Science Talk: Changing Notions of Science in American Culture. By Daniel Patrick Thurs. New Brunswick, NJ: Rutgers University Press, 2007, paperback reprint 2008. Vii + 237 pgs., acknowledgments, introduction, notes, index. ISBN: 978-0-8135-4420-5, $27.95 paperback.
Science is one element of modern American society that is ubiquitous. We see it all around us, even when we do not seek it, and we cannot envision a life without its presence. We mostly view science and the scientific enterprise as benevolent and positive. Mostly, however, we ignore it, or do we? Americans have engaged in some of the most heated controversies in the nation’s history with science as the center of the debate. That is what this book is about, and not just the debates themselves, but also how those debates have shaped the nature of scientific investigation itself.
We seemingly love these debates, despite the fact that they may be far removed from the issues that affect our lives. For example, many Americans were incensed in 2006 when the Pluto was demoted to dwarf planet status by the International Astronomical Union (IAU). The state legislature of California even passed a resolution accusing the IAU of “scientific heresy.” New Mexico’s state legislators even declared that Pluto will always be considered a planet while in New Mexican skies. This is a rather light-hearted controversy to be sure since very little of significance, perhaps beside pride, is riding on the status of Pluto.
Not so with several other scientific controversies. In Science Talk: Changing Notions of Science in American Culture, Daniel Patrick Thurs, a fellow in New York University’s Draper Program at the time of its publication, takes aim at five major controversies in science in the United States. Two of those are nineteenth century debates—phrenology and evolution—and the remainder—relativity, UFOs, and intelligent design—are decidedly twentieth century debates. There is quite a lot riding on these debates, not the least of which is religion and worldview. These debates, besides containing deep ideological fissures, are complicated by the complexity of scientific research and its meaning.
This may seem confusing for many casual observers, prompting many individuals to defer to those they trust. This is unfortunate. Among those comfortable with the role of science in American life, this could foster support for the authority of scientific experts. This deference may, but does not necessarily, lead to blind acceptance of all that is done in the name of science. It may also lead to deference to another type of authority. In the case of evolution and intelligent design this could be a privileging of religious ideals and those who espouse them. In the case of something like UFOs or phrenology or the like it might foster deference to those who claim to have firsthand knowledge of the subject, whether or not they might be credible.
It is important note that in every case the author is seeking to explore contrasting opinions about science and its unfolding throughout the more than two-hundred years of U.S. history. Thurs especially tries to unpack the place of skeptics in this process, counterbalancing that trend with the dominant place science enjoys in which it is credited with inevitably leading Americans to a better future. Using a broad set of sources, ranging from analysis of magazines, newspapers, journals, and other forms of public discourse to personal papers and public opinion research, Thurs describes the rising perception of science as something beyond the capability of ordinary Americans to understand and the need to employ translators between those engaged in the practice of science and the general public.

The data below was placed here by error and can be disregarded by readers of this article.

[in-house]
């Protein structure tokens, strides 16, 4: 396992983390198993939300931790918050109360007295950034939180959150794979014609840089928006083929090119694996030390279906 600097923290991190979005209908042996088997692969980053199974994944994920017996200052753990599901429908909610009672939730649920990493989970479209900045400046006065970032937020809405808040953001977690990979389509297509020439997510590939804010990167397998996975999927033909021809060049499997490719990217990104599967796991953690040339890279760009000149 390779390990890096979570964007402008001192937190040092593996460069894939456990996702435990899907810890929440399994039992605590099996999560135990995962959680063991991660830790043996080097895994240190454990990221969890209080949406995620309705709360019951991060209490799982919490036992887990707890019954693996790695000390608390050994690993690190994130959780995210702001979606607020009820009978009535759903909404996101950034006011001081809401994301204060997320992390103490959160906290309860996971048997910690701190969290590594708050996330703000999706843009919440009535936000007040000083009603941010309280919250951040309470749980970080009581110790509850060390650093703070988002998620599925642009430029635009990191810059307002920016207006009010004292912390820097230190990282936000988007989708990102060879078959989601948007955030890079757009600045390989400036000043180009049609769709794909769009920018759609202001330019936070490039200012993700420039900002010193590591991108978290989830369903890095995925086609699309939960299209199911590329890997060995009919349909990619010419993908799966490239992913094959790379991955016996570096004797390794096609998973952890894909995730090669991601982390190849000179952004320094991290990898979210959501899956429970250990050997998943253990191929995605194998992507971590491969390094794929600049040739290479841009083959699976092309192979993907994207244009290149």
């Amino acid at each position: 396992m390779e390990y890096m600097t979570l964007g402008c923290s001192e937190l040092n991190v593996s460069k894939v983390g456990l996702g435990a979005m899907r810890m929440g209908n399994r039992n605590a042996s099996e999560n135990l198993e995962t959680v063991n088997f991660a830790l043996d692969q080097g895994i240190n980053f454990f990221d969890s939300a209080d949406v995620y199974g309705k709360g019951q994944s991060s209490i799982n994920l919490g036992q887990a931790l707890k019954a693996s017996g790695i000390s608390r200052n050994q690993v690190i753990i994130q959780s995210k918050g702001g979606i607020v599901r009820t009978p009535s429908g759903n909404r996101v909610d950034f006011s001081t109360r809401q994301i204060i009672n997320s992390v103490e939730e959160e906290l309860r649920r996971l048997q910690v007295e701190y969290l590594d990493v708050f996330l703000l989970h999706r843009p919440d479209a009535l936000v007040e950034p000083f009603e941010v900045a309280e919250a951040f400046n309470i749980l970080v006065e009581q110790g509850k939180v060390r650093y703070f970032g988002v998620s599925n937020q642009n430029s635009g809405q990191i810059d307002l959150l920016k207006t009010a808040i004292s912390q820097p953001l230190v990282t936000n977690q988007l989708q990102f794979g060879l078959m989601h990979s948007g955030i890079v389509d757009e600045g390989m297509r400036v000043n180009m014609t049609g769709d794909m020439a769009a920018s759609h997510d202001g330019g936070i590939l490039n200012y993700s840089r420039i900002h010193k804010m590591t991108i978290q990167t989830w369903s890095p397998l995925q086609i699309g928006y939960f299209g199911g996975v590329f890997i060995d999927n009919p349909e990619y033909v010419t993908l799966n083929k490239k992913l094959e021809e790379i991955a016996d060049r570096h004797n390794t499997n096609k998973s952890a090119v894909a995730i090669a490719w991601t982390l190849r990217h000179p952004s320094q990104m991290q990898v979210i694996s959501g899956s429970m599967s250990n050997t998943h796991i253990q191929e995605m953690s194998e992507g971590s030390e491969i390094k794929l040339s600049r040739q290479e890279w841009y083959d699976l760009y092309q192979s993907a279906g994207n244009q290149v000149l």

The rising elitism inherent in this term has both aided in creating a high stature for scientists and the scientific enterprise and a distancing of the population from the practice of science. The lack of general understanding about science has ensured that it will be misunderstood. Accordingly, in something like intelligent design where there is a broad-based effort to misconstrue the nature of the science the result has been confusion, obfuscation, and not a little chicanery.
For readers of this journal, the chapter on the UFO craze of the middle part of the twentieth century will probably be the most interesting. This represents a form of pseudo-science in which the majority of the public accepts as a given that Earth is being visited by extraterrestrials with technologies far beyond what is present here. In some cases this is a benign visitation; in others it represents a ruthless process of horrific medical experimentation. The evolution of this UFO craze offers a useful case study in the manner in which something beyond the bounds of science intrudes on the scientific enterprise. For their parts, scientists have dismissed claims to visitation but have failed to persuade, in no small part because of the diligence, perseverance, and imaginativeness of advocates. And this despite the lack of any evidence whatsoever to support the claims of visitation.
There is much of value in Science Talk: Changing Notions of Science in American Culture and Daniel Patrick Thurs should be commended for bringing to light the process whereby scientific controversies have evolved over time. It is an engaging study, one that will benefit all those interested in science and its place in American history.